The theme of commercialization, or commodification of love, is well analysed in Consuming the Romantic Utopia of Eva Illouz, the professor of sociology at the Hebrew University of Jerusalem, where she described how capitalism has transformed emotional patterns and how romantic love has changed to the newly expanding mass markets of leisure. This change has led to the creation of a new process called romanticization of commodities, that is a process in which commodities play a crucial role in experiencing emotions, such as love or romance, and these commodities of any kind, such as jewelry, household appliances, and other expensive gifts are advertised in newspapers, magazines and also in movies as essential things that will enable people to fully experience romance; in this way love has become such a advantageous commodity for some specific group of people in our society. Throughout the book, Illouz also deals with another process: the commodification of love. She states that the practice of 'dating' replaced the practice of 'calling on a woman' and going to her parents' house and it has moved romantic encounters from the home sphere to the sphere of consumption, that is going out on a date, for example, to the cinema or to have dinner in a fancy restaurant, the fact which again proves that how love has become a thing to be sold and consumed.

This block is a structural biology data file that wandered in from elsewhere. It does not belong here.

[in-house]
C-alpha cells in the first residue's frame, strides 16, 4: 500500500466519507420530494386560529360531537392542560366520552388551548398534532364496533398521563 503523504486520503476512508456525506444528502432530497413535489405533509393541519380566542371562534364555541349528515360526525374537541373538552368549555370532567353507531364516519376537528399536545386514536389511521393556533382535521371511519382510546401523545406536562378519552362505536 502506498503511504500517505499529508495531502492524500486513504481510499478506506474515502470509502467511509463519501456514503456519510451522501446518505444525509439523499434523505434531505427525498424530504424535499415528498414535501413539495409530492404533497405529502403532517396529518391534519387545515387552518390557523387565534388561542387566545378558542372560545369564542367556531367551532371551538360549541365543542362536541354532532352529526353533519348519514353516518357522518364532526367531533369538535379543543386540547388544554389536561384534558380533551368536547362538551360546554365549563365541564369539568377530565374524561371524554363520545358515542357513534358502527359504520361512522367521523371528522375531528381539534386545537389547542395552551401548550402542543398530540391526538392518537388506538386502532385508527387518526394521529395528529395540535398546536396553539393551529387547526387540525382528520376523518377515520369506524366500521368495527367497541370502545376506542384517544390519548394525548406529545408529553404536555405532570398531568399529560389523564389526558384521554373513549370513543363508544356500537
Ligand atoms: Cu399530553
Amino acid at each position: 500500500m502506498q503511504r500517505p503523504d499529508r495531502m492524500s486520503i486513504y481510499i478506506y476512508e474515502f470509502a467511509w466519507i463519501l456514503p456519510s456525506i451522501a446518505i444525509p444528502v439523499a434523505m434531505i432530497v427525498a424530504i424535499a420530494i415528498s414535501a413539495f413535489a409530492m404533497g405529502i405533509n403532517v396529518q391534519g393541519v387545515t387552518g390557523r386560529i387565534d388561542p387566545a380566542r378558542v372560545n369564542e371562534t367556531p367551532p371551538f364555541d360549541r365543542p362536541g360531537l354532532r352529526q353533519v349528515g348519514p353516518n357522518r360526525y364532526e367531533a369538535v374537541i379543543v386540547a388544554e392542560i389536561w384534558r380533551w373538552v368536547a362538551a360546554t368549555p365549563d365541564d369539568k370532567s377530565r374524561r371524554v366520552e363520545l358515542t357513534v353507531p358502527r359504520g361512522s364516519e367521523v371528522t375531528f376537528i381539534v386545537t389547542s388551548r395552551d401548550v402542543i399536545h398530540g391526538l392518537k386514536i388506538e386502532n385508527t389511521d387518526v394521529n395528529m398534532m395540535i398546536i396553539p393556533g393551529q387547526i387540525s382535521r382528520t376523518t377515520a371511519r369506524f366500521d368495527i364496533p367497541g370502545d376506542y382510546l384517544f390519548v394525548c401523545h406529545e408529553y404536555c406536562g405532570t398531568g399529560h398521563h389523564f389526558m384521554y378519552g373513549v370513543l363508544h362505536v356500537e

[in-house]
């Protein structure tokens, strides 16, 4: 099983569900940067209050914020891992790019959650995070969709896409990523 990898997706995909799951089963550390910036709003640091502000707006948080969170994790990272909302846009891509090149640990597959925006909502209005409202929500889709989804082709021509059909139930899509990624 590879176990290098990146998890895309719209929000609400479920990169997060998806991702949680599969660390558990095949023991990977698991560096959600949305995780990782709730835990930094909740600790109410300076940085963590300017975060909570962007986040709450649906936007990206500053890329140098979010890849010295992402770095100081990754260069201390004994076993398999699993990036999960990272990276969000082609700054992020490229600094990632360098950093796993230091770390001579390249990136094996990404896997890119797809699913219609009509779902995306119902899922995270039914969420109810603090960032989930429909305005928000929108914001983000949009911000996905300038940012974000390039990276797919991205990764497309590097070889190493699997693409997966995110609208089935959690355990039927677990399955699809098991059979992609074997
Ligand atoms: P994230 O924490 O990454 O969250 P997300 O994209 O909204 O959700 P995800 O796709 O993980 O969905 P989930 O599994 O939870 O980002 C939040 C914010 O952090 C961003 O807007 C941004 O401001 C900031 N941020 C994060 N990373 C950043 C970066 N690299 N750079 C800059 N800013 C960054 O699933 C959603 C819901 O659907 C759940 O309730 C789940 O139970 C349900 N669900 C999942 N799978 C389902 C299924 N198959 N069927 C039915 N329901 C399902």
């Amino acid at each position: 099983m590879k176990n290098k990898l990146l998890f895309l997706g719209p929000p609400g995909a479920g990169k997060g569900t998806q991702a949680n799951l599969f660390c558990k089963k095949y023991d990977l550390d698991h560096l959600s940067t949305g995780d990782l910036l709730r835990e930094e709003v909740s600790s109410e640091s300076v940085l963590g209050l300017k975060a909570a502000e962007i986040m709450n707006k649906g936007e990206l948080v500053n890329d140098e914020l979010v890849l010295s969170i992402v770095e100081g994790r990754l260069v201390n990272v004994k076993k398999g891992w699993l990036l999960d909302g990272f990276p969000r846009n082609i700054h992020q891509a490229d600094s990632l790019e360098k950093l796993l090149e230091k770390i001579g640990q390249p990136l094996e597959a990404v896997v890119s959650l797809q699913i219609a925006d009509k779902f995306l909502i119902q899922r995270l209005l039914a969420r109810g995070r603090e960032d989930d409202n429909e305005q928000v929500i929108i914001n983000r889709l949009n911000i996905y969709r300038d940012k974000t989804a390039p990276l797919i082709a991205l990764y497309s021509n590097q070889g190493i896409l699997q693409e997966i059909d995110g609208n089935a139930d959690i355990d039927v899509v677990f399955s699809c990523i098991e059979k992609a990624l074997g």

The American writer, Hochschild, in her essay “Love and Gold”, explains that the world is facing a particular global trend: care and love importation from poor countries to rich countries is increasing rapidly. It is seen that the upper class families invite nannies to displace their love towards their own children. The love that nannies express, once migrated, towards children, is partially produced in the richer countries, and it is mostly the outcome of money, ideology, loneliness and yearning for their sons and daughters. The suffering of these women is not visible to the nannies' employers; they just focus on the love that nannies show towards their children. Therefore, nanny's love becomes a 'thing' itself. By isolating the concept of care from the context in which is produced, we unconsciously separate the logic of nanny’s love from the economic and capitalist context in which is created.